• What has been your greatest personal and coaching achievement in football?

My personal achievement in football are the memories that I have playing next to excellent players. Through football I’ve met a lot of people that I’m still in touch with.

In coaching, my goal was always to help produce youth players. In 2003 I decided to open my own Academy, also worked for Coerver and FNSW with NSW sides and as a youth licence instructor.  From 2000 to now I’ve been very fortunate to have travelled overseas to continuously get updated in Europe and South America. 

  • As the head coach of the Sydney Football Academy program and TD of Bankstown City FC, tell us a little about what a coaching week in the life of  George Fernandez entails?

A coaching week consists of the planning content of private sessions in the mornings, Academy and Bankstown City sessions in the afternoon. Always referring to term plan and communicating with coaching staff. Also watching weekend games, analysing and coding. Through private sessions and academy is contacting parents and through Bankstown is mainly dealing with physio, strength and conditioning coach and sending clips of sessions on a weekly basis to coaching staff.

  • Did you or do you have any coaching role models you look up to or base your coaching philosophy on?

For the past 20 years I’ve been lucky to have travelled to different countries due to coaching. Visited a number of clubs and watched or participated in sessions in such Clubs as AC Milan, Bayern Munich, Valencia, Gremio and Inter (Brazil), Boca Juniors (Argentina), Nacional and River (Uruguay) and others.  Watching from their 9s all the way to first team. Communicating with their TDs or coaches about youth development. I always had the attitude to learn and readjust when needed. So, I gathered a lot of info from these Clubs and brought the degree of difficulty depending on age and kept on adding to my philosophy.  So, I always looked up to these Clubs and forever thankful for the time and space they gave me.

Came across coaches such as Rafael Benitez in Valencia, Gerd Muller at Bayern Munich reserve team, Jorge Burruchaga from Arsenal (Argentina), Anibal Saralegui Youth coach at River (Uruguay) just to name a few.

  • What coaching ambitions do you aspire to achieve in the future?

I always considered myself a youth coach, focusing on developing however I love competing. I would like one day to be Technical Director of an A League Club. At this stage I’m fully focused and committed to my Academy and Bankstown City FC.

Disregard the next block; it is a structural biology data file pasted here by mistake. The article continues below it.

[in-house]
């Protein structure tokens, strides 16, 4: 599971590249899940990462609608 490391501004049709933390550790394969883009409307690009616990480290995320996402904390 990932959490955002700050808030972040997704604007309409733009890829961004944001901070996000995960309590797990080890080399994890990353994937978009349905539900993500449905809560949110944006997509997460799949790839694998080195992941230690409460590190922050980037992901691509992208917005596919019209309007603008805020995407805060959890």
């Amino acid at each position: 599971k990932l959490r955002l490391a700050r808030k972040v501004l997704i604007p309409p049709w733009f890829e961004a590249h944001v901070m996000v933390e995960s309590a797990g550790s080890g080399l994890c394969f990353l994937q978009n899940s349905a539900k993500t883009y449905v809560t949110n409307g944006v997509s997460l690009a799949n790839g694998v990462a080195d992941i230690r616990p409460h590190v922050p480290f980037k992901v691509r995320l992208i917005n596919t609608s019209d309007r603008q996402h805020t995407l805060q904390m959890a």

• You’ve played football with and coached many great players over the years, can you tell us some of their names and what set them apart from the others?

Played with or against many excellent Australian players over the years such as, Atti Abonyi, Agenor Muniz, John Kosmina, Marshall Soper, Jimmy Patikas, Ian gray, Mark Koussas, Tommy McCulloch, Robbie Wheatley, Robbie Slater, Frank Farina, Joe Watson, Kenny Boden, Dez Marton, Billy Pilovski, Alan Ferrugia, Andrew Koscka, Aurelio Vidmar, Graham Arnold and many others. They were all different.

Youth players that went on to represent Australia and that I could have had an input in their youth development path would be, Emily Van Egmond, Greta Kraszula, Gemma Ferris and Chantelle Maniti (Girls).

Fabian Monge, Dylan Ruiz Diaz, Tristan Hammond, Jacob Maniti, Leroy Jennings, Jason and Glen Triffiro, James Holland, Julian Monge, Aaron Avery, Terry Antonis to name a few that have represented Australia in youth or on other Countries.  

  • Finally what message do you have for all the kids out there who want to chase their footballing dreams?
  • Parents to be patient when focusing on development (not everything is intensity).
  • There are stages in development, do not jump them.
  • Making right decisions.
  • To be ready to detach yourself from family and friends if you want to make it.
  • Is essential to have excellent discipline, attitude, and talent plus the desire to learn and adapt.
  • To be able to enjoy the beautiful game.